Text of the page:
Great day, with an emphasis on beavers
July 30, 2010
Earlier this week I had a great outing in Huntley Meadows Park. Among the highlights were another green heron, adorable beavers and un-photographed raccoons/fox.
Recent rains have replenished the water supply in the park and the boardwalk area was active with a variety of life.
Along the boardwalk was the soft hum of chewing animals. Some were beavers and others muskrats.
The muskrats were not as plentiful as they’ve been in the past, but there was still a decent presence.
The Canada Geese were milling around the front end of the boardwalk and I found a few nice moments with one foraging through the low grasses.
Winding through the looped section of the boardwalk, I felt as if I was being watched but couldn’t tell why. As I scanned the reeds in the distance, I found a small yellow eye staring back. After a few minutes it moved into a more direct line of sight and I found the green heron I mentioned earlier.
I enjoy this species, but didn’t have as much time to shoot it as my last experience earlier this month.
Then I met him. I’ll call him Thumper.
While these photos probably won’t do it justice, this MASSIVE beaver came around the corner and turned to face me.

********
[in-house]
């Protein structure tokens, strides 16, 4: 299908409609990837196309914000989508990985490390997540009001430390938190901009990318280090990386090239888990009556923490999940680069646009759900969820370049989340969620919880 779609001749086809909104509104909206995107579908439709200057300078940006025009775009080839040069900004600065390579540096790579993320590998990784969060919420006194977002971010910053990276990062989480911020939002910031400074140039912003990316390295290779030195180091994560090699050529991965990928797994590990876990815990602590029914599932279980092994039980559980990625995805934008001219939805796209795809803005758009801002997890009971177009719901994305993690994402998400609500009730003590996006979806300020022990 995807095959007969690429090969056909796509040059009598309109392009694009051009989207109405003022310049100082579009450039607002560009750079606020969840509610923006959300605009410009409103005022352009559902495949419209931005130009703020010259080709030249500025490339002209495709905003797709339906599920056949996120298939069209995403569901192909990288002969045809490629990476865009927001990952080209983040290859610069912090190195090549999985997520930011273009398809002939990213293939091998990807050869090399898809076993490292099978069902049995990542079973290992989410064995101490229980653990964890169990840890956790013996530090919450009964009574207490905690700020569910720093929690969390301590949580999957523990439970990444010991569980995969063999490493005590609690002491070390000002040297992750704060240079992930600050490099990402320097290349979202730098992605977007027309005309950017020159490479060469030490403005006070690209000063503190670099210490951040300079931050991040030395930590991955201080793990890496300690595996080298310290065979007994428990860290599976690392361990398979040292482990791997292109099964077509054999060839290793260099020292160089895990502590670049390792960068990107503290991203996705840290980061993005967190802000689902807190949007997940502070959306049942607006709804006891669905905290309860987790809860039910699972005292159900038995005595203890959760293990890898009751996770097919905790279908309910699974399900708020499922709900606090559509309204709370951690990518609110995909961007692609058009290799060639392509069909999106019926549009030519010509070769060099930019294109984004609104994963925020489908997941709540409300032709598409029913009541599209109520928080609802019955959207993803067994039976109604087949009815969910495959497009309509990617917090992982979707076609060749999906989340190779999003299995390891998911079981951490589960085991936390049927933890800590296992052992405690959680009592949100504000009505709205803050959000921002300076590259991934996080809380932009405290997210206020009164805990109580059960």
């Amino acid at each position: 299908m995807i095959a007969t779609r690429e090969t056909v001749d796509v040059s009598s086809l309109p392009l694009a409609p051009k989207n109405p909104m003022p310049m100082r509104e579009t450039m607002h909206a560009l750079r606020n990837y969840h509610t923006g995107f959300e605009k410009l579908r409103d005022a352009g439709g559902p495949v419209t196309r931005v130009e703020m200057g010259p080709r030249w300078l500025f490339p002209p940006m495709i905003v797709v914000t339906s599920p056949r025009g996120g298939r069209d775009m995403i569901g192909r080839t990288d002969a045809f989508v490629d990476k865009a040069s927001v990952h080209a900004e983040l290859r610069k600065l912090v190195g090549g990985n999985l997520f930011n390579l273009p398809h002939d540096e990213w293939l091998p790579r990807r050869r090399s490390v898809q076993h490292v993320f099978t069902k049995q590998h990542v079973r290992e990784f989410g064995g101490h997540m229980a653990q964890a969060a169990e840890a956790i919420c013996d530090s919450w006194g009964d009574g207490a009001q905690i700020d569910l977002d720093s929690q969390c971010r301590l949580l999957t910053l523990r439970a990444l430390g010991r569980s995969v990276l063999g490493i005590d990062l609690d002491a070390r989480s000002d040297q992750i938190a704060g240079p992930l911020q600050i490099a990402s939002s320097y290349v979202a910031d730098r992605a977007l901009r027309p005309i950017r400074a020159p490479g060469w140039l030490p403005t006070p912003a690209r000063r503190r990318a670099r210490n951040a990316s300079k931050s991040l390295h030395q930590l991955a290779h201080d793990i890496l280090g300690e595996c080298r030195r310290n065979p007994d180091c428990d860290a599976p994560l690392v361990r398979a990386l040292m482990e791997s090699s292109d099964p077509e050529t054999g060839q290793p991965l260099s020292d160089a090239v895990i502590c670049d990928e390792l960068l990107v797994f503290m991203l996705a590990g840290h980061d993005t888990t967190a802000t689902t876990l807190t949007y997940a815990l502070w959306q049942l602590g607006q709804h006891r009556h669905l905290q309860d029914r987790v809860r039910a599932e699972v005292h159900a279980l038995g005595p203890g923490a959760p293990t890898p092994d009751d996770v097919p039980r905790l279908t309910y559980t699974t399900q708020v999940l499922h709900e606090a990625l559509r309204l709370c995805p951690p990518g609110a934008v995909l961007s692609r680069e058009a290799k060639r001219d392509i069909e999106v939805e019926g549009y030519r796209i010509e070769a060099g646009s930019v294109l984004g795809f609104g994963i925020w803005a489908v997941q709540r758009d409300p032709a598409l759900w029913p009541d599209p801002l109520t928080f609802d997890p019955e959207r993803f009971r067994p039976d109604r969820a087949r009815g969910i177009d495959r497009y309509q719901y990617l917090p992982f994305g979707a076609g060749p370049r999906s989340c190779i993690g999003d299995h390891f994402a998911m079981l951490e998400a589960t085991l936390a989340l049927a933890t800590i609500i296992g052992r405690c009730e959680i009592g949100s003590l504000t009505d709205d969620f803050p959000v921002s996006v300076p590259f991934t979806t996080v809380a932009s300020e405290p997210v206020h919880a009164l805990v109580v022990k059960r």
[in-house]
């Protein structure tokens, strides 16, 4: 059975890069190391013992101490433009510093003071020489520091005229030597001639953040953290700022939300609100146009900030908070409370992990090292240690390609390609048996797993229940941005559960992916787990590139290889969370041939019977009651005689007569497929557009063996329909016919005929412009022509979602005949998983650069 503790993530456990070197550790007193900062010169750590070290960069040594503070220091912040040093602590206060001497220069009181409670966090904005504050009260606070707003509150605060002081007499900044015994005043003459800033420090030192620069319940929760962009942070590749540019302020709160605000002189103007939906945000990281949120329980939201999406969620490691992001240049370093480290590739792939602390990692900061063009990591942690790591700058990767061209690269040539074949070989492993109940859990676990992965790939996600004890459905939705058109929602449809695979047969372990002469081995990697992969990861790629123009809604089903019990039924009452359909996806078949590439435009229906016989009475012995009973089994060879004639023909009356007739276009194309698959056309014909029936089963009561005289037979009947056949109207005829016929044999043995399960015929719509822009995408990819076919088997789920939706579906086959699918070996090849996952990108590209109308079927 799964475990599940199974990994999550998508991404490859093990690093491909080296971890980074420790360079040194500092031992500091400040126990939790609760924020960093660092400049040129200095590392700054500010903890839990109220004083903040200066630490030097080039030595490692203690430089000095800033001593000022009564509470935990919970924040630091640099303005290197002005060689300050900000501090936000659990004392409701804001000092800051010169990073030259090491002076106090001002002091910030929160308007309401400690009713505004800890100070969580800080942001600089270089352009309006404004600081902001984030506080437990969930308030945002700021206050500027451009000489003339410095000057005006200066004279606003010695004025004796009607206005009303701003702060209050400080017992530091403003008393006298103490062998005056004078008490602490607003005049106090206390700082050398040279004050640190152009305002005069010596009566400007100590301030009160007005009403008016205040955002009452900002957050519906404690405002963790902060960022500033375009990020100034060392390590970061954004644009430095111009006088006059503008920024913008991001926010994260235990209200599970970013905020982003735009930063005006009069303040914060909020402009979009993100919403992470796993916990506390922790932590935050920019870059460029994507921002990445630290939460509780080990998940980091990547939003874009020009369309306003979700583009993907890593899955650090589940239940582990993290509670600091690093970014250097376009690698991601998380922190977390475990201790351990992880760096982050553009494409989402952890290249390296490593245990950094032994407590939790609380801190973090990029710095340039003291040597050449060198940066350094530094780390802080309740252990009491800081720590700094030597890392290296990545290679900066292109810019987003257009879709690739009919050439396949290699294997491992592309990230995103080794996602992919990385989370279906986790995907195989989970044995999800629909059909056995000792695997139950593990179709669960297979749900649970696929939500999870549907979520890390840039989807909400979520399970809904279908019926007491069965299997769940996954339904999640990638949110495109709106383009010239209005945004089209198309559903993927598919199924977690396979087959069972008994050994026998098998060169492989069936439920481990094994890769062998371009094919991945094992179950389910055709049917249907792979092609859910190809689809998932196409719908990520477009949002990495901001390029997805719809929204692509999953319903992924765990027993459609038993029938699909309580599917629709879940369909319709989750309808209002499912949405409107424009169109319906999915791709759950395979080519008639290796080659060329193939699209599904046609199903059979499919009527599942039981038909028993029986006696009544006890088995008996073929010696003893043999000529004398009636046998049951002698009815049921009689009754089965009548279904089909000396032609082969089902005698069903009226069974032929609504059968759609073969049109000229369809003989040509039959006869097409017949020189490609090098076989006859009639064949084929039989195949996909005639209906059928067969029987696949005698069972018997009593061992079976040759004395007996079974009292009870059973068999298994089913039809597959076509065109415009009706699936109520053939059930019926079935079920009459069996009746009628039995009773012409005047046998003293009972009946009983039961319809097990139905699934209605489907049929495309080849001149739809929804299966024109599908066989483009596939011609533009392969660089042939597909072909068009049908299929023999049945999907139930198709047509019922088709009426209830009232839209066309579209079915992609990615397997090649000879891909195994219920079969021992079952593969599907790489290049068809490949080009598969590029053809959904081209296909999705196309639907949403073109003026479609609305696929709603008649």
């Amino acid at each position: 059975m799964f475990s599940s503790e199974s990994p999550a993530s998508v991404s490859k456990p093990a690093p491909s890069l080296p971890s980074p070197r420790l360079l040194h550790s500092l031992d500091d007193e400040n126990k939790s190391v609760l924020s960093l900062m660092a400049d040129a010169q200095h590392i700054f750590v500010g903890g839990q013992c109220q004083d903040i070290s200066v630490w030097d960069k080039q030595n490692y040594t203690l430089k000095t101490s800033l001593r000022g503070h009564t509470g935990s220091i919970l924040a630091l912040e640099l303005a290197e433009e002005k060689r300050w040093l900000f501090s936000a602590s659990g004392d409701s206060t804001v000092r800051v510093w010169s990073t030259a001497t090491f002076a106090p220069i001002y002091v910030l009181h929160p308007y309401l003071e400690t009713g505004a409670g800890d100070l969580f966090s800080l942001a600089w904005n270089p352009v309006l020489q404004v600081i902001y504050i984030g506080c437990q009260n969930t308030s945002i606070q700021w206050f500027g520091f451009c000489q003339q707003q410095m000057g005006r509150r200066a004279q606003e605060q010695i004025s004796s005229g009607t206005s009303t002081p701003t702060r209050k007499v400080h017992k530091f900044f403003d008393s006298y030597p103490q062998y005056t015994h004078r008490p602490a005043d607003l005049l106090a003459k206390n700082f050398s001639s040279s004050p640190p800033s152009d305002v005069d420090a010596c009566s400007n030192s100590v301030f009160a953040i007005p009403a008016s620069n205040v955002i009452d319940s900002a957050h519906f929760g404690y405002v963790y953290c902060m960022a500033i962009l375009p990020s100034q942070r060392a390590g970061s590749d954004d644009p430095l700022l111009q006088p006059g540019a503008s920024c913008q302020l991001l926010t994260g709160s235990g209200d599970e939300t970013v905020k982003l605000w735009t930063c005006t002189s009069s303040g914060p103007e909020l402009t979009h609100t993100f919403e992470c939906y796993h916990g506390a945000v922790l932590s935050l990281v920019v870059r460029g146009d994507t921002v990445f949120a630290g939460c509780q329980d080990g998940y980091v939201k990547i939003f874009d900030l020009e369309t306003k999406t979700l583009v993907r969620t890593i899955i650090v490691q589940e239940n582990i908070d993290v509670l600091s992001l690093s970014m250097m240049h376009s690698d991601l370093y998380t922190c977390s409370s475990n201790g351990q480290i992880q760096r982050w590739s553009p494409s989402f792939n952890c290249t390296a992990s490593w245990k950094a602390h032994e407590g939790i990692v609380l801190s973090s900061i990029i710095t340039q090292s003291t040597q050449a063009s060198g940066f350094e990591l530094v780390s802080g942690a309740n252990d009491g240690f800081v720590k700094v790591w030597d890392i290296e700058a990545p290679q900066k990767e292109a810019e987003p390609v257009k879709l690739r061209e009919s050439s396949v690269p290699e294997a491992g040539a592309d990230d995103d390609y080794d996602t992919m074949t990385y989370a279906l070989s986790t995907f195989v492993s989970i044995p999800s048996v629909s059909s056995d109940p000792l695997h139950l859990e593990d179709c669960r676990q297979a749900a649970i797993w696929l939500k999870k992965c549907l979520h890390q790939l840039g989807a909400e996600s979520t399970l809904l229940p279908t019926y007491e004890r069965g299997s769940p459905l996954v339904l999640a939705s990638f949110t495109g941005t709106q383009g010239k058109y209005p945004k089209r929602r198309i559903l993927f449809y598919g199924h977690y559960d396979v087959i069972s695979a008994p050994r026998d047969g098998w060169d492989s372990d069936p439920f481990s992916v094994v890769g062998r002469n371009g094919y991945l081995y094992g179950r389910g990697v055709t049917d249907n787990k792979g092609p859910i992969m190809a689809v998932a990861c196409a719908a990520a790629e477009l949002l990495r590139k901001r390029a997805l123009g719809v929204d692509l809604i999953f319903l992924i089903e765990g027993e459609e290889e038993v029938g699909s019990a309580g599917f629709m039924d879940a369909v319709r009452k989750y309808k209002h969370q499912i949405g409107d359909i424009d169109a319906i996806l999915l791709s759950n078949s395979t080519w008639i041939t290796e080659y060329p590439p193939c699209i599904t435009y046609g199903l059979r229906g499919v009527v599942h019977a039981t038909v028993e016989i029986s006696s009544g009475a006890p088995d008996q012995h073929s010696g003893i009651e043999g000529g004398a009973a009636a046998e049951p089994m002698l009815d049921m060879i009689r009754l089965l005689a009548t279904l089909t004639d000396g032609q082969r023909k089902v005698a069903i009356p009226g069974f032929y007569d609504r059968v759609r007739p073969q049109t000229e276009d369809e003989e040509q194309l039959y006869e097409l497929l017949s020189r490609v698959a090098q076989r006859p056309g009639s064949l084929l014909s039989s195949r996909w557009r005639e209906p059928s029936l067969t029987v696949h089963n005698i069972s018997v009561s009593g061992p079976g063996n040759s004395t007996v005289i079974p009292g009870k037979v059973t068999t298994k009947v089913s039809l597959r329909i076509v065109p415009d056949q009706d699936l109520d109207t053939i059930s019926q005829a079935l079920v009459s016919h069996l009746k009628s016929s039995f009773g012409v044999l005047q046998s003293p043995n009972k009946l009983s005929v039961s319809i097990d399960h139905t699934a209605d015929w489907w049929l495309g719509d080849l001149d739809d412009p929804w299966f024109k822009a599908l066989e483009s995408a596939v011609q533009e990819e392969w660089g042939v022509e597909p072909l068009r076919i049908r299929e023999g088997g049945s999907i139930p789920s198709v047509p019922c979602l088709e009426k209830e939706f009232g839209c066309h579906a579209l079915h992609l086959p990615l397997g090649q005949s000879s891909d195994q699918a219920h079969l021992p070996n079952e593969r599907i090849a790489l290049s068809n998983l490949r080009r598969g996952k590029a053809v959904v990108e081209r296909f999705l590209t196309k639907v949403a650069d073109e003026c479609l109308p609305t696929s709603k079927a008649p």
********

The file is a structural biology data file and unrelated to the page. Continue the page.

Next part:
As it approached and swam under me, I saw its girth. The beaver is obviously very well fed. I’m not a weight expert, but I’d guess it’s upwards of 50 or 60 pounds.
A few minutes later, another beaver caught my attention as it jumped onto a small mud bank behind an area of reeds.
And then the cuteness began. As the beaver began to clean its hair and tail, rubbing itself with its tiny paws, I saw over its shoulder another beaver.
This small beaver was sleeping and twitching, much like a dreaming pet. I grew up with dogs, so the behavior was very similar.
For the next few minutes my attention bounced between the two animals. It’s difficult to capture an experience such as a beaver behind reeds cleaning itself in still photographs, but I was able to make a short video clip as well. Maybe this will give you some idea of the behavior.
In the past I’ve seen plenty of beavers but have rarely seen their feet. This was one of those rare opportunities so I focused on the chance to document them.
After some time, the beaver that had cleaned itself slipped off into the water, and I got a clearer shot of the sleeper.
As icing on the cake, the beaver began an awesome sequence. Have you ever had a dog that runs in its sleep? Well, this beaver did the same process. It would flail its back legs and stop. Then do it again. Every so often it would mix in a chewing motion.
I’d like to think that he was running from branch to branch, happily chewing in his dreams.
As I left the park, I found two more great things.
The first thing:
Following sunset, I was on the trail to leave the park and a scurry of motion happened yards ahead of me. When I realized what was happening, I found that a mother raccoon had hustled two of her young up two trees, and she had run off into the distance.
The two youngsters were in the perfect position for photography, but it was a total loss without a flash.
It was a shame, because it was a perfect opportunity. In the future, I may keep a flash on my waist.
The second (and final) thing:
A fox was next to my car! As I exited the trail, it booked. I never had a chance.